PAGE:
If anyone is looking for a good, thought-provoking summer read, The Underground Railroad, by Colson Whitehead, is one I would certainly recommend. The novel is a fictional slave narrative account of a teenage orphan, Cora, who escapes her hellish life at a Georgian cotton plantation in a desperate attempt to procure freedom in the north. Her journey northward is starkingly different from what one would expect; it deviates from traditional historical fiction works, as the Underground Railroad on which she travels is literally as it sounds: it is a network of train tracks, locomotives, and subterranean stations.
Readers follow Cora as she stops in different states throughout her journey, which on first glance, appear to be havens, but in reality, mask treacherous plots designed for black inhabitants, namely practices of covert medical experimentation and sterilization. Cora becomes increasingly disillusioned as her hopes for freedom become challenged by the shackles that bind, which are more firmly entrenched than they outwardly appear.
The novel was selected for the Oprah Winfrey Book Club in 2016, was the winner of the 2016 National Book Award for Fiction and the 2017 Carnegie Medal of Excellence, and, recently in April, won the 2017 Pulitzer Prize for Fiction. Given its critical acclaim, it is little surprise that this novel won. Interestingly, however, I discovered an article by Jay Nordlinger, written last year but re-published the day after the 2017 Pulitzer Prize announcement, under a new title, A Problematic Prizewinner of a Novel, which criticized controversial aspects of the novel, specifically, Whitehead’s moral and historical judgments. Given the re-emergence of the article, it appears the author’s sentiments have not changed.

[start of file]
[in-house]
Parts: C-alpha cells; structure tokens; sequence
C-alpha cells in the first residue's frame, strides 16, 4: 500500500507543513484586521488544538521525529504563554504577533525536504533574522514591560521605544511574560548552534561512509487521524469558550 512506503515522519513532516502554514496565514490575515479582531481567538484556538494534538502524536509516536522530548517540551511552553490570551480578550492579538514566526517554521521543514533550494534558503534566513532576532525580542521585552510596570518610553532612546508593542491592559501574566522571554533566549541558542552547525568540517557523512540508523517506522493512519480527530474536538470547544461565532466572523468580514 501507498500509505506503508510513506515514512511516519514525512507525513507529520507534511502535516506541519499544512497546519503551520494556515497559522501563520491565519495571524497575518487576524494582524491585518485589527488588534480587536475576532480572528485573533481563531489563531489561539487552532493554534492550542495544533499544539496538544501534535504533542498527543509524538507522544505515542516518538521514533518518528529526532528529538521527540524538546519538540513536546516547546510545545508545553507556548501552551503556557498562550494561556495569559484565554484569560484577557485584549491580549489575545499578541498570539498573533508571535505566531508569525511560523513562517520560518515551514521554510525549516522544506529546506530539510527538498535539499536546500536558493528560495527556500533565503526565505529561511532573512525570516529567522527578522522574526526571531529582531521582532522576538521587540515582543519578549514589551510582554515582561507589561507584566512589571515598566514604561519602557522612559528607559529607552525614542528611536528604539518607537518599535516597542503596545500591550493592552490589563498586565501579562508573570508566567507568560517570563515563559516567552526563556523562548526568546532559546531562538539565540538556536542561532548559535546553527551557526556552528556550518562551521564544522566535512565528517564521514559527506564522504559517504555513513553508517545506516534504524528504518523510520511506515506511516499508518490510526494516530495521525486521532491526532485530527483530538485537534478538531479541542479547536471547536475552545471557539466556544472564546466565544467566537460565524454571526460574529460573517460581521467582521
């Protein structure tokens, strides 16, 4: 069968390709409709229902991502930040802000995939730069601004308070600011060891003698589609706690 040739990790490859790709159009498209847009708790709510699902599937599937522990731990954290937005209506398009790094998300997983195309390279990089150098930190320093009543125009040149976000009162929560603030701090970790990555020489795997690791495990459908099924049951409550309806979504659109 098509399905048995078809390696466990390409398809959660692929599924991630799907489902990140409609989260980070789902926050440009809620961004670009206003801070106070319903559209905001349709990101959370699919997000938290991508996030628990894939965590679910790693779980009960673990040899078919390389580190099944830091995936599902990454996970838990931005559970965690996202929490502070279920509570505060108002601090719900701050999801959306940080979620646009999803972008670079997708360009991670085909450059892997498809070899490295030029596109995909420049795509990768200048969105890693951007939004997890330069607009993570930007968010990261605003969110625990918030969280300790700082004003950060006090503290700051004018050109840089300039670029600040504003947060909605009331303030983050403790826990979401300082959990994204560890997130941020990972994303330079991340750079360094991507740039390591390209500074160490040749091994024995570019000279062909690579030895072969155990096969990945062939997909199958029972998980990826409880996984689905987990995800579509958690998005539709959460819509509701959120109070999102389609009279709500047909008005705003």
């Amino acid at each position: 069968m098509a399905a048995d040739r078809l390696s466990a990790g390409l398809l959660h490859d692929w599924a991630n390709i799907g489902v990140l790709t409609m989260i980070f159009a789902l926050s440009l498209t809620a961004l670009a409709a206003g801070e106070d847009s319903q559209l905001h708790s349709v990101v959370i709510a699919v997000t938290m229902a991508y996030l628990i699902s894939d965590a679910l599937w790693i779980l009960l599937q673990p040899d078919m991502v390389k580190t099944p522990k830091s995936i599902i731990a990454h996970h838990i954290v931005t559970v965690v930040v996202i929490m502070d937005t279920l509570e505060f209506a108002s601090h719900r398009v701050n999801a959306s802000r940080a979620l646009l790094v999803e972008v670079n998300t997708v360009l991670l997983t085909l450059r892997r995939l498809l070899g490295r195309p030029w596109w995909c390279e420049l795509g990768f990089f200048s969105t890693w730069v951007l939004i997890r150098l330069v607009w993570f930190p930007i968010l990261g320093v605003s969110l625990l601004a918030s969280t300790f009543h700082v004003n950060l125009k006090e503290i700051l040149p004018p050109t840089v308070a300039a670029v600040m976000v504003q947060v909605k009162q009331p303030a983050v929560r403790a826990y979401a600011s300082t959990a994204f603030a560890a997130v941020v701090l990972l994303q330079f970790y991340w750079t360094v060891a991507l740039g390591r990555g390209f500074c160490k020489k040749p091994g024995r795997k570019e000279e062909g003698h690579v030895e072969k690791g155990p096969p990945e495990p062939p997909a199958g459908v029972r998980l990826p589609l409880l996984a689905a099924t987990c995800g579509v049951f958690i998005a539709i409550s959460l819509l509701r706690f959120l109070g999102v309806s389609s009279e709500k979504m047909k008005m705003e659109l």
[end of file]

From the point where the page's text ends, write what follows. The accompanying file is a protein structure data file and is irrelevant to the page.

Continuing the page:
Nordlinger, criticizes the didactic character of the novel, chastising that “teaching in a novel should be accidental, not bluntly striven for.” To him, the novel was pedantic, as it appeared to “spell out” events for the reader. He seems to believe that Americans are not so ignorant of their history. He goes on to further criticize, this time the treatment of Ethel, who secretly houses Cora when she reaches North Carolina. Ethel is mocked for her girlhood desire to serve as a missionary in Africa, which may be a tolerable criticism; but, when Whitehead continues to mock her as she is being lynched by a white mob, Nordlinger sees this as crossing the line into hurtful and hateful.
Nordlinger’s caustic review aside, most reviews laud Whitehead: Reviewers regard the novel as a timely work that projects black voices onto a genre, that up until recent years, was the preserve of white, male writers. Whitehead, as well as other black Pulitzer Prize recipients, remind us that black storytellers are creating provocative and insightful works on racism and deserve to be read.
The other winning works, by black writers, all focus on racism—“Sweat” a play by Lynn Nottage explores the devastating cycle of violence, prejudice, poverty and drugs; Olio a poetry book by Tyehimba Jess, writes the Pulitzer Prize committee, “challenges contemporary notions of race and identity”; and reviews in The New Yorker, by theater critic Hilton Als, according to the committee, scrutinize “the shifting landscape of gender, sexuality and race.”
The choice of these winners reflects the committee’s recognition that these voices that must be heard—because despite the change in public attitudes toward racial inequality so far, we have not realized the promises of the post-racial society.
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